America Outsources Pollution

America Outsources Pollution

Environmental regulations move pollution offshore and add to the trade deficit.

Air quality in the United States is improving. A report from the American Lung Association found that only 125 million Americans were exposed to unhealthy levels of air pollution between 2013 and 2015, compared with 166 million Americans between 2012 and 2014. The most widespread air pollutants were airborne lead, airborne particulate matter, carbon monoxide, nitrogen oxides, sulfur dioxide and volatile organic compounds. Industrial emissions that create these pollutants fell 71 percent between 1970 and 2015.

A major reason these emissions have fallen is that a significant number of U.S. companies have reduced pollution at home by offshoring production to less regulated countries.

While the Environmental Protection Agency reports that annual U.S. air pollution emissions fell by 200 million tons over 45 years; a recent study published by the National Academy of Science shows that 5 percent of the four major air pollutants emitted in China come from the production of goods bound for the United States. That is 11 million tons of air pollution each year. Since the U.S. imported almost nothing from China in 1970, this means 5 percent of the reduction in U.S. air pollution has come from offshoring U.S. jobs to China.

Another study conducted by University of Michigan researchers Xiaoyang Li and Yue Maggie Zhou found that toxic air emissions from manufacturing industries in the United States fell by more than 50 percent between 1992 and 2009. During this same period, the amount of goods imported by U.S. manufacturing firms from low-wage countries rose from 7 percent in 1992 to 23 percent in 2009. By offshoring high-pollution operations to countries with lax regulations, U.S. plants were able to focus on less polluting activities.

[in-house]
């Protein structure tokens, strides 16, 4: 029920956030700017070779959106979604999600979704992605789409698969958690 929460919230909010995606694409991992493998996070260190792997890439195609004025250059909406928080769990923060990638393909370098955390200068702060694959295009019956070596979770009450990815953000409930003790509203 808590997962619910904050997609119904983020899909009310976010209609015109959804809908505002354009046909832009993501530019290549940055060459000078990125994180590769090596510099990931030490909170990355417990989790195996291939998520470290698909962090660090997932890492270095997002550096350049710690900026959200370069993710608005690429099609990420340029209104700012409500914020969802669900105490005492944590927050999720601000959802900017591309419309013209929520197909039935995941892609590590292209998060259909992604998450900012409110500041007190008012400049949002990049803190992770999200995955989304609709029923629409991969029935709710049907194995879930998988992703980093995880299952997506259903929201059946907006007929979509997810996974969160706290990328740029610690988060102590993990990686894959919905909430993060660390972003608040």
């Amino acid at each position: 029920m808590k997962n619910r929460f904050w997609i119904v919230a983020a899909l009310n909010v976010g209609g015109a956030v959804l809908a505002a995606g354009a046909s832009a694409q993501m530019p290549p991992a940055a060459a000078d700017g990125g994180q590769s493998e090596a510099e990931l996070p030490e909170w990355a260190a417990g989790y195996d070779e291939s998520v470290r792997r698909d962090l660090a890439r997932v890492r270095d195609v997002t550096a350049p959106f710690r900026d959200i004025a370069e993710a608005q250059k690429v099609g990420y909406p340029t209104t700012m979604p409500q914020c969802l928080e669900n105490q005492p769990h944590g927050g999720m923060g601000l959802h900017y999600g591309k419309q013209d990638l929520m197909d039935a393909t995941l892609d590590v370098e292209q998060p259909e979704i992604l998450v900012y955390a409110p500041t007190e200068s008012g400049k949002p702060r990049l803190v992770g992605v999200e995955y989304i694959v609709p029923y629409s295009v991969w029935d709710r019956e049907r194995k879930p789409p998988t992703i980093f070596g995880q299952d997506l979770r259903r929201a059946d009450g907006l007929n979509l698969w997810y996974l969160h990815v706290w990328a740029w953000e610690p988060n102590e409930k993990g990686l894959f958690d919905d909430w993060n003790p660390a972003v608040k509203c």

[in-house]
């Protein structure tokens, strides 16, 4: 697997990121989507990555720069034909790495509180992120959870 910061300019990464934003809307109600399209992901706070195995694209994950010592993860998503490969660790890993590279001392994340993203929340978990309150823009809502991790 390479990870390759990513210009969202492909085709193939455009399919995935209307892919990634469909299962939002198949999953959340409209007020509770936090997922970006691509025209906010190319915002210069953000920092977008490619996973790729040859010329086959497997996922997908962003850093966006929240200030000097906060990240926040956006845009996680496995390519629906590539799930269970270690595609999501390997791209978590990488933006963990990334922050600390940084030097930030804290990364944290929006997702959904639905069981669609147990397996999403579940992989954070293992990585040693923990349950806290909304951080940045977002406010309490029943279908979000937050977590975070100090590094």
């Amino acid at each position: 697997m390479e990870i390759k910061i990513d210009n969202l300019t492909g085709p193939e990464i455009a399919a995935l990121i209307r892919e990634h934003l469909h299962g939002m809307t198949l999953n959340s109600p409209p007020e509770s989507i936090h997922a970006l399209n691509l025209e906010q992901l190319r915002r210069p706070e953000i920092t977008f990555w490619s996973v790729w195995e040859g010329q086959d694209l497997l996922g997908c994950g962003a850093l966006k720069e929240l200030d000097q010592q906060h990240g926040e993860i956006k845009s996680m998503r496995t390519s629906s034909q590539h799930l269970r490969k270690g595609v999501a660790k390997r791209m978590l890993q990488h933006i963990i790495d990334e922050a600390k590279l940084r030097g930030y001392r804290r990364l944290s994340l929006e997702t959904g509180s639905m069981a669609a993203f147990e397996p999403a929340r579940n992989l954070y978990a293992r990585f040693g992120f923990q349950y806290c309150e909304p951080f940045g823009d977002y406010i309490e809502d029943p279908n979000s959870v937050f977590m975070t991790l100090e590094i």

The average U.S. manufacturer pays $19,564 per employee on federal regulation compliance. While this level of federal regulation has helped clean up America’s air, it has not done as much to clean up the planet’s air. Instead, it has only encouraged businesses to shift polluting operations to nations like Brazil, China, Indonesia, Malaysia, Mexico and Vietnam.

Wittingly or not, environmental regulations have contributed to America’s trade deficit. While the U.S. was a net exporter of goods before 1970, it now imports $500 billion more than it exports each year. This weakens America’s position in the world.

Those trying to simultaneously protect America from pollution and foreign competition have an almost insolvable problem on their hands. Human society is built upon a way of selfishness, competition and greed. Those who try to regulate their economy to protect the environment get out-competed by those who discard wholesome environmental practices. Those who discard wholesome environmental practices will eventually create a toxic world unable to support life. Humanity doesn’t realize it, but it is proving the point that human beings are incapable of justly ruling themselves!

Real environmental stewardship is going to require nothing less than a change in human nature itself. Once mankind comes to realize that God’s way of cooperation is greater than man’s way of competition, Jesus Christ will be able to teach all nations how to make the world’s wildernesses rejoice and the world’s deserts blossom as a rose (Isaiah 35:1-2, 6-7). Only once nations stop lifting up swords against nations will mankind truly be able to reassume its role of dressing and keeping the environment as God intended.